Urban wetlands are critical yet among the most threatened ecological features in an urbanizing landscape. Yet, despite the fact that many large urban agglomerates in the world are ecologically dependent on wetlands, urban wetland governance remains an understudied area of research, globally. This thesis investigates the causes and consequences of the ecological transformation process of urban wetland ecosystems in the fast expanding South Asian cities of Colombo (Sri Lanka) and Kolkata (India) through a combined analysis of ecological histories, governance trajectories and social struggles.
The thesis begins with a comparative analysis of urban wetland policy in four critical cases: New York (USA), Kolkata, Yatsuhigata – Tokyo Bay (Japan), and Colombo - in order to develop a globally applicable framework for empirically understanding specific urban wetland governance systems. Following this, the Colombo case is interrogated more closely using spatial, social and ecological data in order to investigate and conceptually model the process of wetland ecological transformation. These results are then applied to analyse the social consequences of ecological and governance transformations in the urban wetlands systems of Colombo and Kolkata. Finally, the outcomes of these empirical studies are combined to critically assess the current framework of management guidelines and policy directives under the “Ramsar Convention on Wetlands”.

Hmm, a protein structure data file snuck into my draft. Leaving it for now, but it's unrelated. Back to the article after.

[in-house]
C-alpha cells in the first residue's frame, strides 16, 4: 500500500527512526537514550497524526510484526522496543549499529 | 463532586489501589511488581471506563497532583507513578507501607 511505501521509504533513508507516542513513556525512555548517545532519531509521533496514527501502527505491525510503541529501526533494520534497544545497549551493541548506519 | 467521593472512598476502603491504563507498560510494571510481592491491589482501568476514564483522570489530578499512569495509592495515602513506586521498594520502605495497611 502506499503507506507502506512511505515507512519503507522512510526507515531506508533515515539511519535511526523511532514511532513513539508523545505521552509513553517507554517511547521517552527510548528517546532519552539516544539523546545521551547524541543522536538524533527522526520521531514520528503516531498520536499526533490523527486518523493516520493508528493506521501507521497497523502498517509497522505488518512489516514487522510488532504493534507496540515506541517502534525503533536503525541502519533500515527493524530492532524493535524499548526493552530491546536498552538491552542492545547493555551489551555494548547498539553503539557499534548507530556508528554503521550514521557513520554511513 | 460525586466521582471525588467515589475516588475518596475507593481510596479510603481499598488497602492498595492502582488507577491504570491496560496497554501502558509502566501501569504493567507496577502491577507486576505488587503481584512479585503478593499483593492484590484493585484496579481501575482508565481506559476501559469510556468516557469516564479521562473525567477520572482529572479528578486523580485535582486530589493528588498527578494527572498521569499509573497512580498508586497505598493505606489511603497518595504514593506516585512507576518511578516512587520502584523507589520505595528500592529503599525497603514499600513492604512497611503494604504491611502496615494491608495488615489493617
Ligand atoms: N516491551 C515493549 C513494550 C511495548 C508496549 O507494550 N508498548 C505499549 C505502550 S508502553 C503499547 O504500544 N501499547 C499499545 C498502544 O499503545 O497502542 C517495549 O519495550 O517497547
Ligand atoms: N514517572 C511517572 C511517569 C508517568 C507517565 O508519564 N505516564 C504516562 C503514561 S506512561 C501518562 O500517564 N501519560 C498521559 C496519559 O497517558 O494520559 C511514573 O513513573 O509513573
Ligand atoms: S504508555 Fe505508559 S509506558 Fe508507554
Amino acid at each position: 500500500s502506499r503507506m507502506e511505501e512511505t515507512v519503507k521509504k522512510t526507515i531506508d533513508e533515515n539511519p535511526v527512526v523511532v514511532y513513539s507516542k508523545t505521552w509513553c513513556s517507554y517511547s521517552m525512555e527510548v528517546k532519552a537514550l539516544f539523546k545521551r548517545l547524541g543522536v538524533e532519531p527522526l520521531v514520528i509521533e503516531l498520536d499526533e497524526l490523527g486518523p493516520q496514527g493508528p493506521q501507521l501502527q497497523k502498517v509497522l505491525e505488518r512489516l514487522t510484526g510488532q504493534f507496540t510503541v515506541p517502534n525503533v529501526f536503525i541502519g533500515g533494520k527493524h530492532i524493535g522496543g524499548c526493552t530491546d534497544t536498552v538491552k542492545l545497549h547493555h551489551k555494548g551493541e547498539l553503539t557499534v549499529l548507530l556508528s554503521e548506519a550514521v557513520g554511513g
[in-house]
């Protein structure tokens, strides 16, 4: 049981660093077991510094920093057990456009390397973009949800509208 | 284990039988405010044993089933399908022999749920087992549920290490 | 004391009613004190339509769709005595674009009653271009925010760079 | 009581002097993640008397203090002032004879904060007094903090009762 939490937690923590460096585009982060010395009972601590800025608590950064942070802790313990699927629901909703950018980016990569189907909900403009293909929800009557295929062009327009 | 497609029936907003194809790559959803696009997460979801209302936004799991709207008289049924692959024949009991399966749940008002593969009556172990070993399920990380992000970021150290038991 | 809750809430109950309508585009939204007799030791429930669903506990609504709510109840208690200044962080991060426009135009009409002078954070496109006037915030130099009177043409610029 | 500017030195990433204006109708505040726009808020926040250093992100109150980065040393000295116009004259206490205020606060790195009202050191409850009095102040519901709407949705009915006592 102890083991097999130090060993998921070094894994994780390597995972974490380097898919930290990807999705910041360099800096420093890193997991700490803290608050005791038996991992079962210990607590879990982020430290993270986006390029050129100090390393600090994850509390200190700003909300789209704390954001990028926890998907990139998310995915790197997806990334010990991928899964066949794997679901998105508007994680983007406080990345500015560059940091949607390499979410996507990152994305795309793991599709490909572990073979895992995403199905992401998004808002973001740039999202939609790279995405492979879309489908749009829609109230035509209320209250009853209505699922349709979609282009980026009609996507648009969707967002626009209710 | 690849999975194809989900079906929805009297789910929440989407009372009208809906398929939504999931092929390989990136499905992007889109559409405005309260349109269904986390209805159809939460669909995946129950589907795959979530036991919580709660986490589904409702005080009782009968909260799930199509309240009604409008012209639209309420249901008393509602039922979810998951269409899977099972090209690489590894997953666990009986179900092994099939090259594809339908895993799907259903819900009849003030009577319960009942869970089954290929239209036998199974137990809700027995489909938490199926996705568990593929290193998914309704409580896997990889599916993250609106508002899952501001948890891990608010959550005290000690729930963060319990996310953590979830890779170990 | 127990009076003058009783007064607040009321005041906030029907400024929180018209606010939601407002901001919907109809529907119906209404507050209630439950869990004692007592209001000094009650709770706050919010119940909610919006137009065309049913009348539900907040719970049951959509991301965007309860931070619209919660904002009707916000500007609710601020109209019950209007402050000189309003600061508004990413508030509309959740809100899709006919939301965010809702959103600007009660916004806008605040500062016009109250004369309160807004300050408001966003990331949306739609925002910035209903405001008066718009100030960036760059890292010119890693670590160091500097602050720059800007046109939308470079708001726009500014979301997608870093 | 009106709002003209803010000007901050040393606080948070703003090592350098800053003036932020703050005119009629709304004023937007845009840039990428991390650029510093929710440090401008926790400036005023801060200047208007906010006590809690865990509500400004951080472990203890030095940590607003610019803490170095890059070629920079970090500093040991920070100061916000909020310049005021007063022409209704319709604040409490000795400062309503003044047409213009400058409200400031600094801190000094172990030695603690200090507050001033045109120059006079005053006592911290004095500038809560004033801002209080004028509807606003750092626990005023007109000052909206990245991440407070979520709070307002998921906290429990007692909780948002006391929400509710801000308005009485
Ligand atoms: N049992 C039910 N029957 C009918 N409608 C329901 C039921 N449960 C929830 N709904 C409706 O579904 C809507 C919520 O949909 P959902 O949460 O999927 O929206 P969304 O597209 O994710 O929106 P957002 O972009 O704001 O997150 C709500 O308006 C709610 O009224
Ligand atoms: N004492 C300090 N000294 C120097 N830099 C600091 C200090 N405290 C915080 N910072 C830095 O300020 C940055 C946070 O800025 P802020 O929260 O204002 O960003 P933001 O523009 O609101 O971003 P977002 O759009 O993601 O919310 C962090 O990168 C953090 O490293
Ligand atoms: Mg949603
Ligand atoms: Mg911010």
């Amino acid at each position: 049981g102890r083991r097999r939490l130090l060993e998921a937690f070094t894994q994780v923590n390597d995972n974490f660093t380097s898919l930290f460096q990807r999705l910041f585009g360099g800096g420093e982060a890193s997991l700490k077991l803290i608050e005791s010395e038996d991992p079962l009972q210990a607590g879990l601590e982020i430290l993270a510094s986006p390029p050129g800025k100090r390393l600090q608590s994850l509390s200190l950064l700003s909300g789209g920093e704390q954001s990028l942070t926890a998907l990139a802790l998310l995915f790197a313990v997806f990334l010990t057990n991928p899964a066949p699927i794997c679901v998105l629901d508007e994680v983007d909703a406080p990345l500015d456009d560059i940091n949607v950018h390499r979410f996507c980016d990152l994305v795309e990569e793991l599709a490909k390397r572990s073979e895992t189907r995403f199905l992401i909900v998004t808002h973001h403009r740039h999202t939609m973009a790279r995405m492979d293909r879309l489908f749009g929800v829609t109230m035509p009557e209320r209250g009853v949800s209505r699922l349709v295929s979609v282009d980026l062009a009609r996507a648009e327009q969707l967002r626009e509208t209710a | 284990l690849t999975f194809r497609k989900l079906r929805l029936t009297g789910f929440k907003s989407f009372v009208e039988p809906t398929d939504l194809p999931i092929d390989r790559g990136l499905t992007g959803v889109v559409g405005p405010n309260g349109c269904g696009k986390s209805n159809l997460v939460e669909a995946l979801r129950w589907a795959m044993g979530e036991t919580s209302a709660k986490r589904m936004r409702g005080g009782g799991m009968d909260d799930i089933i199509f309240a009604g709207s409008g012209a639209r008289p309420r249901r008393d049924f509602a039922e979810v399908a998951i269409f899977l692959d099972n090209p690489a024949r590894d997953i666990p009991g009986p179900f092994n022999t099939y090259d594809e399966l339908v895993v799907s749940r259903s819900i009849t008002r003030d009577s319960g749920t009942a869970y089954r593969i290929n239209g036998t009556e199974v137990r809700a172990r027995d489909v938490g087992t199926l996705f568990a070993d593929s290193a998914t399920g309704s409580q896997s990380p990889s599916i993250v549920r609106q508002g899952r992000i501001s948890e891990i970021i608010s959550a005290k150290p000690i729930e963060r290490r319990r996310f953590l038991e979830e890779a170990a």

Overall, the thesis makes an original contribution to the theory and practice of urban wetland governance through comparative analysis of ecological transformations, existing governance systems and international policy directives. This provides a critical insight into urban wetland governance in the globalizing developing country cities across different analytical scales, including the broader political-economy, the policy subsystem level and the ecological system level.
The main conclusions of the thesis are : 1) urban wetland governance systems are shaped by social and ecological idiosyncrasies that are not well addressed by international environmental policy directives; 2) the historical drivers of wetland transformation are far beyond the realm of environmental policy; 3) the heterogeneous anthropogenic pressures in urban landscapes are combined by hydro-soil-vegetation nexus in wetlands to produce hybrid ecosystems; 4) these ecological transformations disproportionately impact the marginalized urban communities; thus 5) the struggles for environmental justice are more decisive than normative conservation policy reform in urban wetland governance. The thesis categorically emphasizes the need to strengthen community-level collective action in urban wetland management and maintain diverse wetland use. It also suggests specific technical and strategic changes that will improve the efficacy of the Ramsar framework of wetland management guidelines and policy directives.